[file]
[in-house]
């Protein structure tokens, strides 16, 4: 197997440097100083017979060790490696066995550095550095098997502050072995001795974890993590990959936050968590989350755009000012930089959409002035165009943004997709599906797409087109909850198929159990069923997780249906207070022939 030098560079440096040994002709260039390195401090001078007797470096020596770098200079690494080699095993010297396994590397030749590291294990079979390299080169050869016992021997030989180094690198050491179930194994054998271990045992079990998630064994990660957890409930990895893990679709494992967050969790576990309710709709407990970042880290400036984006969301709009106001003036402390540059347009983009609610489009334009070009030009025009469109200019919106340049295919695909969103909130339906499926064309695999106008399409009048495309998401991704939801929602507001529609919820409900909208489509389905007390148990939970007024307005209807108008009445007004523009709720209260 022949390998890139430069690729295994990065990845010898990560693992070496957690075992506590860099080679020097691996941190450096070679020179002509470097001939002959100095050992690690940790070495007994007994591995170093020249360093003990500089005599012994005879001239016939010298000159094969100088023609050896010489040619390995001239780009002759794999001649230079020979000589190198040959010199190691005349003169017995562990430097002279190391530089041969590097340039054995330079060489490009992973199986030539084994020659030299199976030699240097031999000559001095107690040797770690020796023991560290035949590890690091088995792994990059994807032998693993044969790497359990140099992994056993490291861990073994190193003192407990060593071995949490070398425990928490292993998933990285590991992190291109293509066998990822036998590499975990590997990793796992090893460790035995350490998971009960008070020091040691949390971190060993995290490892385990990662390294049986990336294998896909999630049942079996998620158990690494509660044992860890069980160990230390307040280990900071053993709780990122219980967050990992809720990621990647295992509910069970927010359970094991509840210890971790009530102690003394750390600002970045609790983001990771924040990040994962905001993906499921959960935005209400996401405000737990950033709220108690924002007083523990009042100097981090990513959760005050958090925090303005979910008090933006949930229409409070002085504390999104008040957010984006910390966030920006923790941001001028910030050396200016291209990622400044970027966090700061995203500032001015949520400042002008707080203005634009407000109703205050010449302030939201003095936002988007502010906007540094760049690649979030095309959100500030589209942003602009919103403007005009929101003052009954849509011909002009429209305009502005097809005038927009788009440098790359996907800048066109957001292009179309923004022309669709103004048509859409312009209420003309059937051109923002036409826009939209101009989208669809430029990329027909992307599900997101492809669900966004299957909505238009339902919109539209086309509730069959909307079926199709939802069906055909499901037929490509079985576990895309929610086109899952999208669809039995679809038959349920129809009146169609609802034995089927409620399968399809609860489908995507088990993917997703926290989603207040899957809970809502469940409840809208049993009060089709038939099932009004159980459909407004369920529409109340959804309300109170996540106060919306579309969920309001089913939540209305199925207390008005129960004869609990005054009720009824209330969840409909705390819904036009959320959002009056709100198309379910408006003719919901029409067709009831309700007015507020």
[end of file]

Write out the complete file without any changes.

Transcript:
[in-house]
């Protein structure tokens, strides 16, 4: 197997440097100083017979060790490696066995550095550095098997502050072995001795974890993590990959936050968590989350755009000012930089959409002035165009943004997709599906797409087109909850198929159990069923997780249906207070022939 030098560079440096040994002709260039390195401090001078007797470096020596770098200079690494080699095993010297396994590397030749590291294990079979390299080169050869016992021997030989180094690198050491179930194994054998271990045992079990998630064994990660957890409930990895893990679709494992967050969790576990309710709709407990970042880290400036984006969301709009106001003036402390540059347009983009609610489009334009070009030009025009469109200019919106340049295919695909969103909130339906499926064309695999106008399409009048495309998401991704939801929602507001529609919820409900909208489509389905007390148990939970007024307005209807108008009445007004523009709720209260 022949390998890139430069690729295994990065990845010898990560693992070496957690075992506590860099080679020097691996941190450096070679020179002509470097001939002959100095050992690690940790070495007994007994591995170093020249360093003990500089005599012994005879001239016939010298000159094969100088023609050896010489040619390995001239780009002759794999001649230079020979000589190198040959010199190691005349003169017995562990430097002279190391530089041969590097340039054995330079060489490009992973199986030539084994020659030299199976030699240097031999000559001095107690040797770690020796023991560290035949590890690091088995792994990059994807032998693993044969790497359990140099992994056993490291861990073994190193003192407990060593071995949490070398425990928490292993998933990285590991992190291109293509066998990822036998590499975990590997990793796992090893460790035995350490998971009960008070020091040691949390971190060993995290490892385990990662390294049986990336294998896909999630049942079996998620158990690494509660044992860890069980160990230390307040280990900071053993709780990122219980967050990992809720990621990647295992509910069970927010359970094991509840210890971790009530102690003394750390600002970045609790983001990771924040990040994962905001993906499921959960935005209400996401405000737990950033709220108690924002007083523990009042100097981090990513959760005050958090925090303005979910008090933006949930229409409070002085504390999104008040957010984006910390966030920006923790941001001028910030050396200016291209990622400044970027966090700061995203500032001015949520400042002008707080203005634009407000109703205050010449302030939201003095936002988007502010906007540094760049690649979030095309959100500030589209942003602009919103403007005009929101003052009954849509011909002009429209305009502005097809005038927009788009440098790359996907800048066109957001292009179309923004022309669709103004048509859409312009209420003309059937051109923002036409826009939209101009989208669809430029990329027909992307599900997101492809669900966004299957909505238009339902919109539209086309509730069959909307079926199709939802069906055909499901037929490509079985576990895309929610086109899952999208669809039995679809038959349920129809009146169609609802034995089927409620399968399809609860489908995507088990993917997703926290989603207040899957809970809502469940409840809208049993009060089709038939099932009004159980459909407004369920529409109340959804309300109170996540106060919306579309969920309001089913939540209305199925207390008005129960004869609990005054009720009824209330969840409909705390819904036009959320959002009056709100198309379910408006003719919901029409067709009831309700007015507020």